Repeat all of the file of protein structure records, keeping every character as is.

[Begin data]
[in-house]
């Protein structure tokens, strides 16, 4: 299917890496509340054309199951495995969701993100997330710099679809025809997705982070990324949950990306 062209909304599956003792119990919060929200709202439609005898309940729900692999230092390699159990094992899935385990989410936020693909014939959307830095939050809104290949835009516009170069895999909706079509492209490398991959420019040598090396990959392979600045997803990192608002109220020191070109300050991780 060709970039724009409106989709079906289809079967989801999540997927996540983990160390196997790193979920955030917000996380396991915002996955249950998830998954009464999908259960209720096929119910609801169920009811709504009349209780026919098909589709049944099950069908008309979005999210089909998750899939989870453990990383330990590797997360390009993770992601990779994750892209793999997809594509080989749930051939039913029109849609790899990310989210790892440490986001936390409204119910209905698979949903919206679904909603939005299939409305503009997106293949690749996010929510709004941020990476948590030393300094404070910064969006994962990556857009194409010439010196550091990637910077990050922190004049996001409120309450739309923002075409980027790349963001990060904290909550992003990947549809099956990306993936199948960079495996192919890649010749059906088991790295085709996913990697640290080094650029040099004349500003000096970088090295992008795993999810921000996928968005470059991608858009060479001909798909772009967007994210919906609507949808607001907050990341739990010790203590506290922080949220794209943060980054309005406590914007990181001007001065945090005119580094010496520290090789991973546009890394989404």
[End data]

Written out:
[in-house]
């Protein structure tokens, strides 16, 4: 299917890496509340054309199951495995969701993100997330710099679809025809997705982070990324949950990306 062209909304599956003792119990919060929200709202439609005898309940729900692999230092390699159990094992899935385990989410936020693909014939959307830095939050809104290949835009516009170069895999909706079509492209490398991959420019040598090396990959392979600045997803990192608002109220020191070109300050991780 060709970039724009409106989709079906289809079967989801999540997927996540983990160390196997790193979920955030917000996380396991915002996955249950998830998954009464999908259960209720096929119910609801169920009811709504009349209780026919098909589709049944099950069908008309979005999210089909998750899939989870453990990383330990590797997360390009993770992601990779994750892209793999997809594509080989749930051939039913029109849609790899990310989210790892440490986001936390409204119910209905698979949903919206679904909603939005299939409305503009997106293949690749996010929510709004941020990476948590030393300094404070910064969006994962990556857009194409010439010196550091990637910077990050922190004049996001409120309450739309923002075409980027790349963001990060904290909550992003990947549809099956990306993936199948960079495996192919890649010749059906088991790295085709996913990697640290080094650029040099004349500003000096970088090295992008795993999810921000996928968005470059991608858009060479001909798909772009967007994210919906609507949808607001907050990341739990010790203590506290922080949220794209943060980054309005406590914007990181001007001065945090005119580094010496520290090789991973546009890394989404």